Coming Soon:

The following books by Robert Paul Wolff are available on Amazon.com as e-books: KANT'S THEORY OF MENTAL ACTIVITY, THE AUTONOMY OF REASON, UNDERSTANDING MARX, UNDERSTANDING RAWLS, THE POVERTY OF LIBERALISM, A LIFE IN THE ACADEMY, MONEYBAGS MUST BE SO LUCKY, AN INTRODUCTION TO THE USE OF FORMAL METHODS IN POLITICAL PHILOSOPHY.
Now Available: Volumes I, II, III, and IV of the Collected Published and Unpublished Papers.

NOW AVAILABLE ON YOUTUBE: LECTURES ON KANT'S CRITIQUE OF PURE REASON. To view the lectures, go to YouTube and search for "Robert Paul Wolff Kant." There they will be.

To contact me about organizing, email me at rpwolff750@gmail.com




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Saturday, March 10, 2012

SHAMELESS FAMILY PROMOTION DEPARTMENT

My son, Professor Tobias Barrington Wolff, has just published an extraordinarily interesting article, which I was privileged to read in manuscript, as it were, when he completed it.  It is called "Civil Rights Reform and the Body," and can be accessed by cutting and pasting this link:

http://papers.ssrn.com/sol3/papers.cfm?abstract_id=2019632&

What makes the essay so interesting, to my way of thinking, is his ability to bring into fruitful conjunction materials from a diversity of academic fields [I like to believe that he got a little bit of this from me, but then, as a father, I of course take credit for what my sons do.]  In addition to his groundbreaking work on LGBT legal rights, Tobias is the leading young Civil Proceduralist in the academic legal community.

Quite the most fascinating part of the essay is the section in which he talks about the early stages of train travel in America.  That is worth the price of the entire article all by itself.

3 comments:

Superfluous Man said...

After reading this article, my thoughts immediately go back to a time where you'd find me playing with my friend at his fathers gasoline service station (and always a garage attached to those) in rural South Carolina in 1963, 1964, 1965 playing around that well designed building and there you'd find the architects had designed three bathrooms. Men, Ladies, and Colored. We two went in all three as there were long stretches when no travelers to Florida were stopped at that station on Highway 301 which was before I-95 was completed. That was a main route to Florida, if not the main route, our town being the very one "with more motels per capita than any other town or city in the country". Presumably Georgia was not a desirable place for anyone, black or white, and we were there on the Georgia/Carolina border in Allendale SC while Ben Bernanke was busy working for Mr. Scheaffer at the other end of 301 on the South Carolina side of the NC/SC border at Pedro's place. The service station or "fillin' station" as they were often called ,was just one of many thousands of places just like it all throughout the South All those motels, but still the town was a very small place. I didn't notice any difference between the three rest rooms other than the only one to have condom machines was the male one, African American patrons apparently weren't considered to need them or perhaps were considered not able to afford them. We didn't know what those machines were for but we speculated on that at our young innocent age but a quarter would buy too much penny candy to cause us to seriously attempt to find out.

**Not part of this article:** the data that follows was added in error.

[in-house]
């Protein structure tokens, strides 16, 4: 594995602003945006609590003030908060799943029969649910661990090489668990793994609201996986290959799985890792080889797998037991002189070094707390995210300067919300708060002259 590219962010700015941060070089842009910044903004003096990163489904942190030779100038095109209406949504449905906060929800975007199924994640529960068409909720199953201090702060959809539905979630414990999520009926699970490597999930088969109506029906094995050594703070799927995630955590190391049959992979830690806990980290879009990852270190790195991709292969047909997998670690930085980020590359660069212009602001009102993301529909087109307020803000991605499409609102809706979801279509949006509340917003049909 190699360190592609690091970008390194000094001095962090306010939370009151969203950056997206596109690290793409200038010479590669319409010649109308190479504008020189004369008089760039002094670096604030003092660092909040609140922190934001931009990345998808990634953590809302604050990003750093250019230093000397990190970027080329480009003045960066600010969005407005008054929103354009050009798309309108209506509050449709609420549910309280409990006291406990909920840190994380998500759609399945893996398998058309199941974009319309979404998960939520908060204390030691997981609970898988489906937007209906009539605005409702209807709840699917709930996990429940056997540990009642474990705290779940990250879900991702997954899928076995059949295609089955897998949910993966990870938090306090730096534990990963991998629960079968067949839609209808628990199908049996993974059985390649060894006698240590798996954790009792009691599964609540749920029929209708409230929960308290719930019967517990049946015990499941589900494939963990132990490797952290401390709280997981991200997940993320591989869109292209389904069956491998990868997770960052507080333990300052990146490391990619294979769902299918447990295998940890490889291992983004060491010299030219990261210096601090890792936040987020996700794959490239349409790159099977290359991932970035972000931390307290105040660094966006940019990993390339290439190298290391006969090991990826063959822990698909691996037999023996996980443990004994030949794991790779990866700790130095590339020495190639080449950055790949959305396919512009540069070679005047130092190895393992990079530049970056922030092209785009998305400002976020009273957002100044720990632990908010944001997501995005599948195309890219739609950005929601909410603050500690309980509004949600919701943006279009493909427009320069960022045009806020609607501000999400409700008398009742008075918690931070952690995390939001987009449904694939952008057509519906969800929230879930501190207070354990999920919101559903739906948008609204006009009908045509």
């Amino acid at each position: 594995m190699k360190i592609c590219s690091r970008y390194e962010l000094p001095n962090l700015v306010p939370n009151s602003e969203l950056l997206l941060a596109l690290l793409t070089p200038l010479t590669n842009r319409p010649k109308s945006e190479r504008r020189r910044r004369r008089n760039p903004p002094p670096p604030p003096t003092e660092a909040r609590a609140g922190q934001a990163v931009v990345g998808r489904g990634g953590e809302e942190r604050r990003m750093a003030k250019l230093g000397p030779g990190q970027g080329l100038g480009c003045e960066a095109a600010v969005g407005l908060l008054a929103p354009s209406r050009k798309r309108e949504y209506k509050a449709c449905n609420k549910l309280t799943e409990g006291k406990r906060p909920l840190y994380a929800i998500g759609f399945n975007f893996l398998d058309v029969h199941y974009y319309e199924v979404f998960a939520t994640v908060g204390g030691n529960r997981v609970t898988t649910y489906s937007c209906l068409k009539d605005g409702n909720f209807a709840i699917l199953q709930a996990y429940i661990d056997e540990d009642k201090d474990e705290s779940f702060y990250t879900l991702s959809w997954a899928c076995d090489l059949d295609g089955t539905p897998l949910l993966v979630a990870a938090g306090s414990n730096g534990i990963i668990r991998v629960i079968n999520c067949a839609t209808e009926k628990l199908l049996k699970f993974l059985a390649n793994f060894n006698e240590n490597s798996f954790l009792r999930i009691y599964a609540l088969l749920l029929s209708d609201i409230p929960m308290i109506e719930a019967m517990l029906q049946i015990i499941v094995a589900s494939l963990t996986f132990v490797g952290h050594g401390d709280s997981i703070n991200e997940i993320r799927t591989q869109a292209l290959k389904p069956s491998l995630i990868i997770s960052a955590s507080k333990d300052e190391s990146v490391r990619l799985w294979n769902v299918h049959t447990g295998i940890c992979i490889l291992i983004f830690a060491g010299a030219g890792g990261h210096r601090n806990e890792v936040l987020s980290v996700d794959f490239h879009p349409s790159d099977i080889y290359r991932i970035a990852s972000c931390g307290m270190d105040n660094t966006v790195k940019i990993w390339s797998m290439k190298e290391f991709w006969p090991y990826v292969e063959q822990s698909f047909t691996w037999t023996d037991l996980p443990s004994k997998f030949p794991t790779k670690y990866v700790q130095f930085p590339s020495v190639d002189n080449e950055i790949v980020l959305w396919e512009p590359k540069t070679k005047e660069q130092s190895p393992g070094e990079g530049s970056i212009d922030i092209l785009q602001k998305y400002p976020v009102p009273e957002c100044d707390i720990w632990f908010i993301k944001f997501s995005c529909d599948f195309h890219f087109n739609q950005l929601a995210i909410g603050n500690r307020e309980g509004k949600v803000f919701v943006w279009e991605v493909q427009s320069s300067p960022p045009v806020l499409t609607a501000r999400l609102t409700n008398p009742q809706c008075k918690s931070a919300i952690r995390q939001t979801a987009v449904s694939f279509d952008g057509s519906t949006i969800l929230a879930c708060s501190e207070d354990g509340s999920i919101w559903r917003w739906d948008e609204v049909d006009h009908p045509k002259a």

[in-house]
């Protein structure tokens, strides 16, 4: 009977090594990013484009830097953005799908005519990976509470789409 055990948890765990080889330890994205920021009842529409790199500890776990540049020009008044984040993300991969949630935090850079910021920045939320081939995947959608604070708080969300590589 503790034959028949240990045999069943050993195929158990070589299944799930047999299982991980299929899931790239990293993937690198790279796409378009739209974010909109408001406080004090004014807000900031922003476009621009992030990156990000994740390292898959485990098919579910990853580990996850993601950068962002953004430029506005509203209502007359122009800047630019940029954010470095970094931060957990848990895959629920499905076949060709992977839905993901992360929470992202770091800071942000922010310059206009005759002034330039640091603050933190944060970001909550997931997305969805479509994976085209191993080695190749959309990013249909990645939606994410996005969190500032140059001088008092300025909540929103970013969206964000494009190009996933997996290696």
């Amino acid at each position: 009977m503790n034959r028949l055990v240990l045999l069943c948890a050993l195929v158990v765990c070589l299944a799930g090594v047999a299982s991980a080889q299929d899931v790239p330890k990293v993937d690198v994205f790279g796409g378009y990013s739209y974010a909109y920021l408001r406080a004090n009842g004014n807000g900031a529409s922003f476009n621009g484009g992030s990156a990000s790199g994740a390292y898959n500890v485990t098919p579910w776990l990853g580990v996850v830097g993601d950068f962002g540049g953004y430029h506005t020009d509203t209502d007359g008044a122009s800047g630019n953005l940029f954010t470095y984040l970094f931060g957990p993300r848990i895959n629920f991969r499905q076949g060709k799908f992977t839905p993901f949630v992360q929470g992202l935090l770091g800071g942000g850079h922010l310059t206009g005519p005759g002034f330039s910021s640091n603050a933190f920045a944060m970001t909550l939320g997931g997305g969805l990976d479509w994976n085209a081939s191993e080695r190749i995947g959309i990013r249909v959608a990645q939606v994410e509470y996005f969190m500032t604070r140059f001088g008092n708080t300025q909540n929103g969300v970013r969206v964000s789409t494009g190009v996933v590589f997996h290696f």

But I see that the primal fear of the bathroom is still with us, just in a different form as your son describes. I suppose in those days there was the fear of some Tom Robinson hiding in a white bathroom, there to pounce upon some Mayella Ewell, fear among adults (but of which we had no clue about at that age) which was as real then as what your son is describing now, as ridiculous as it was. I can't help but see parallels, even though your son does go into the differences quite well.

America's Puritan and Victorian sensitivities seems to be still with us. I remember when I left South Carolina a few years ago a young lady who had visited Europe came back with a great many pictures from a famous European sex museum which I believe she said was in Amsterdam. Apparently she was quite taken with the place and had a trove of photos of this distinctly unique place. Unfortunately, she had them developed in Europe and they were all confiscated by customs. We do have a long way to go. Let's just not go back to three restrooms. The thought of growing up in that environment, which the powers that be never questioned at the time embarrasses me now. I suppose we'll feel the same way about what your son describes one day.

Don Schneier said...

Relatedly, while thinking about the Philosopher-Rhetorician contrast, I entertained the metaphor that Socrates transformed debate from a poker game to a chess match, e. g. in poker, but not in chess, appearance can have greater value than reality. Similarly, the Philosophy grandmaster has an encyclopedic knowledge of dialectical moves, can anticipate the direction of a discussion, won't hesitate to offer a 'poison' premise, etc.

Superfluous Man said...

Professor:

This collection of images with commentary may be useful for your son's future papers.
http://thesocietypages.org/socimages/2010/09/02/guest-post-go-where-sex-gender-and-toilets/

Ran across this while browsing through a site that studies images and their sociological effects, meaning, etc. etc.